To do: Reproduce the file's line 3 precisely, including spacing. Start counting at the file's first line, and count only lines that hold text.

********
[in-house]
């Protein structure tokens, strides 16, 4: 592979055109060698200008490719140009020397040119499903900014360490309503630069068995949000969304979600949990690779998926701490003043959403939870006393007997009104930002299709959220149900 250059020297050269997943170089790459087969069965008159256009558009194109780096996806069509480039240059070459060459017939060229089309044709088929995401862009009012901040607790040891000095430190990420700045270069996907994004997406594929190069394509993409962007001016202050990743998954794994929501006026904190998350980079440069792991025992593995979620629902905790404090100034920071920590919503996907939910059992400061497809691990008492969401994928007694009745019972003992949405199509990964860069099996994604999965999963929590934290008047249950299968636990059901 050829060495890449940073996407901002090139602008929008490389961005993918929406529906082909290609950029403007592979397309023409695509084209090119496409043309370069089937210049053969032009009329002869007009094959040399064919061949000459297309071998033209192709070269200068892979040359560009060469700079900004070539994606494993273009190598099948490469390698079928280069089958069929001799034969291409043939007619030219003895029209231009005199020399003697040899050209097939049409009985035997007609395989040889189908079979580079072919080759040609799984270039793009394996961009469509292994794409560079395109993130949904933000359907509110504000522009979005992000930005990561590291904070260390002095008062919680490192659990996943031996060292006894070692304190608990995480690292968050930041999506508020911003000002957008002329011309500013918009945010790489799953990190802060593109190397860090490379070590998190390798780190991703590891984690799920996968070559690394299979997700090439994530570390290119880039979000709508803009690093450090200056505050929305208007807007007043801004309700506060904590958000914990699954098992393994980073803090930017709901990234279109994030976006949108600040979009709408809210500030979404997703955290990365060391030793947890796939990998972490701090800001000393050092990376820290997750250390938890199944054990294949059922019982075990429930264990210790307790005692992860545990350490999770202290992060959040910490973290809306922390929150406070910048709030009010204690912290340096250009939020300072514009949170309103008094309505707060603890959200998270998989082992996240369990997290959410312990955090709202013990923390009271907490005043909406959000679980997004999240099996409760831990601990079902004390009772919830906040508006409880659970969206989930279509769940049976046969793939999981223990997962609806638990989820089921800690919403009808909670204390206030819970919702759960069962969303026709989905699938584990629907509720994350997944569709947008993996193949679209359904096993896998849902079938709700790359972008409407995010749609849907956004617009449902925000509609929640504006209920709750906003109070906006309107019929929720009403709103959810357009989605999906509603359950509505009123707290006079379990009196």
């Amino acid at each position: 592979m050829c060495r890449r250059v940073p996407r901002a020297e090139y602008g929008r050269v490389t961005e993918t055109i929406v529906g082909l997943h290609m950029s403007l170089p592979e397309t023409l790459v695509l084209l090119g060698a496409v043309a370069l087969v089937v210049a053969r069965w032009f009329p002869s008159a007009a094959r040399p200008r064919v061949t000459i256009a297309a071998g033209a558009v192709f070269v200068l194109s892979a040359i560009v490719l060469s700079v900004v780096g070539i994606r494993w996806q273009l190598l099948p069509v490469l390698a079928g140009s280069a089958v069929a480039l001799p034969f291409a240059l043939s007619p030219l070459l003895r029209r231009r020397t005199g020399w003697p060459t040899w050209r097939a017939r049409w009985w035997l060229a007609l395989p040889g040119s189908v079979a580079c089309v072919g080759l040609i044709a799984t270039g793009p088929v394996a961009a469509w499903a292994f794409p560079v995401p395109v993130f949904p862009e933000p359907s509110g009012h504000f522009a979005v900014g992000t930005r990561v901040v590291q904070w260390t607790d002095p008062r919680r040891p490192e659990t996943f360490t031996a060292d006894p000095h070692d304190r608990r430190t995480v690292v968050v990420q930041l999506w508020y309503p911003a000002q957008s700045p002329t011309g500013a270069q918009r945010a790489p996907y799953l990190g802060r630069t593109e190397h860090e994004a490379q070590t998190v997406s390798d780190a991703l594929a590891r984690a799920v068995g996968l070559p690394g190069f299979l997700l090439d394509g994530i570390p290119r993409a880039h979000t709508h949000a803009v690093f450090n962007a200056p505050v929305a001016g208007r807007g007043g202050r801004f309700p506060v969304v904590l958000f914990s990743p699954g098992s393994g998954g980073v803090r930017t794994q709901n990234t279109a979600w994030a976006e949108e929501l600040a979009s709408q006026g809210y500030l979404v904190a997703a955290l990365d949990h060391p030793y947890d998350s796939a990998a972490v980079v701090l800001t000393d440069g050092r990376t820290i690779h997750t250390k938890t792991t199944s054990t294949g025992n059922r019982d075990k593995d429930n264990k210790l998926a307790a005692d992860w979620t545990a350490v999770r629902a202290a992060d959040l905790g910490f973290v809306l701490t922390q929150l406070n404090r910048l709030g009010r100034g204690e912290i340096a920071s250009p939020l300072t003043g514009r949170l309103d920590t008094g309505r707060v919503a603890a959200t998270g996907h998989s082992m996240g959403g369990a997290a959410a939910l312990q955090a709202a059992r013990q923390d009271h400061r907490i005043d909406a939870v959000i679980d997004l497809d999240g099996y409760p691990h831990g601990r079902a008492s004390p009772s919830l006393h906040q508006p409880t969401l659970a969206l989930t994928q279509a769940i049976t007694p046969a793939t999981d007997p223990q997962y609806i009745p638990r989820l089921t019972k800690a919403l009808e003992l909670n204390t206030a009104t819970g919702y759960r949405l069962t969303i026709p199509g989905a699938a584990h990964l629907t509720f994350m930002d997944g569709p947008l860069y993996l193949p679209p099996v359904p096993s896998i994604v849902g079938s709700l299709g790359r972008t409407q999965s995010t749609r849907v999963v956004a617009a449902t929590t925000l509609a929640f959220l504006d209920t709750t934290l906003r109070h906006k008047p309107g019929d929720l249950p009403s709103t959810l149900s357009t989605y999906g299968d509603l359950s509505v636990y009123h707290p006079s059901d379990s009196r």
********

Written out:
């Amino acid at each position: 592979m050829c060495r890449r250059v940073p996407r901002a020297e090139y602008g929008r050269v490389t961005e993918t055109i929406v529906g082909l997943h290609m950029s403007l170089p592979e397309t023409l790459v695509l084209l090119g060698a496409v043309a370069l087969v089937v210049a053969r069965w032009f009329p002869s008159a007009a094959r040399p200008r064919v061949t000459i256009a297309a071998g033209a558009v192709f070269v200068l194109s892979a040359i560009v490719l060469s700079v900004v780096g070539i994606r494993w996806q273009l190598l099948p069509v490469l390698a079928g140009s280069a089958v069929a480039l001799p034969f291409a240059l043939s007619p030219l070459l003895r029209r231009r020397t005199g020399w003697p060459t040899w050209r097939a017939r049409w009985w035997l060229a007609l395989p040889g040119s189908v079979a580079c089309v072919g080759l040609i044709a799984t270039g793009p088929v394996a961009a469509w499903a292994f794409p560079v995401p395109v993130f949904p862009e933000p359907s509110g009012h504000f522009a979005v900014g992000t930005r990561v901040v590291q904070w260390t607790d002095p008062r919680r040891p490192e659990t996943f360490t031996a060292d006894p000095h070692d304190r608990r430190t995480v690292v968050v990420q930041l999506w508020y309503p911003a000002q957008s700045p002329t011309g500013a270069q918009r945010a790489p996907y799953l990190g802060r630069t593109e190397h860090e994004a490379q070590t998190v997406s390798d780190a991703l594929a590891r984690a799920v068995g996968l070559p690394g190069f299979l997700l090439d394509g994530i570390p290119r993409a880039h979000t709508h949000a803009v690093f450090n962007a200056p505050v929305a001016g208007r807007g007043g202050r801004f309700p506060v969304v904590l958000f914990s990743p699954g098992s393994g998954g980073v803090r930017t794994q709901n990234t279109a979600w994030a976006e949108e929501l600040a979009s709408q006026g809210y500030l979404v904190a997703a955290l990365d949990h060391p030793y947890d998350s796939a990998a972490v980079v701090l800001t000393d440069g050092r990376t820290i690779h997750t250390k938890t792991t199944s054990t294949g025992n059922r019982d075990k593995d429930n264990k210790l998926a307790a005692d992860w979620t545990a350490v999770r629902a202290a992060d959040l905790g910490f973290v809306l701490t922390q929150l406070n404090r910048l709030g009010r100034g204690e912290i340096a920071s250009p939020l300072t003043g514009r949170l309103d920590t008094g309505r707060v919503a603890a959200t998270g996907h998989s082992m996240g959403g369990a997290a959410a939910l312990q955090a709202a059992r013990q923390d009271h400061r907490i005043d909406a939870v959000i679980d997004l497809d999240g099996y409760p691990h831990g601990r079902a008492s004390p009772s919830l006393h906040q508006p409880t969401l659970a969206l989930t994928q279509a769940i049976t007694p046969a793939t999981d007997p223990q997962y609806i009745p638990r989820l089921t019972k800690a919403l009808e003992l909670n204390t206030a009104t819970g919702y759960r949405l069962t969303i026709p199509g989905a699938a584990h990964l629907t509720f994350m930002d997944g569709p947008l860069y993996l193949p679209p099996v359904p096993s896998i994604v849902g079938s709700l299709g790359r972008t409407q999965s995010t749609r849907v999963v956004a617009a449902t929590t925000l509609a929640f959220l504006d209920t709750t934290l906003r109070h906006k008047p309107g019929d929720l249950p009403s709103t959810l149900s357009t989605y999906g299968d509603l359950s509505v636990y009123h707290p006079s059901d379990s009196r």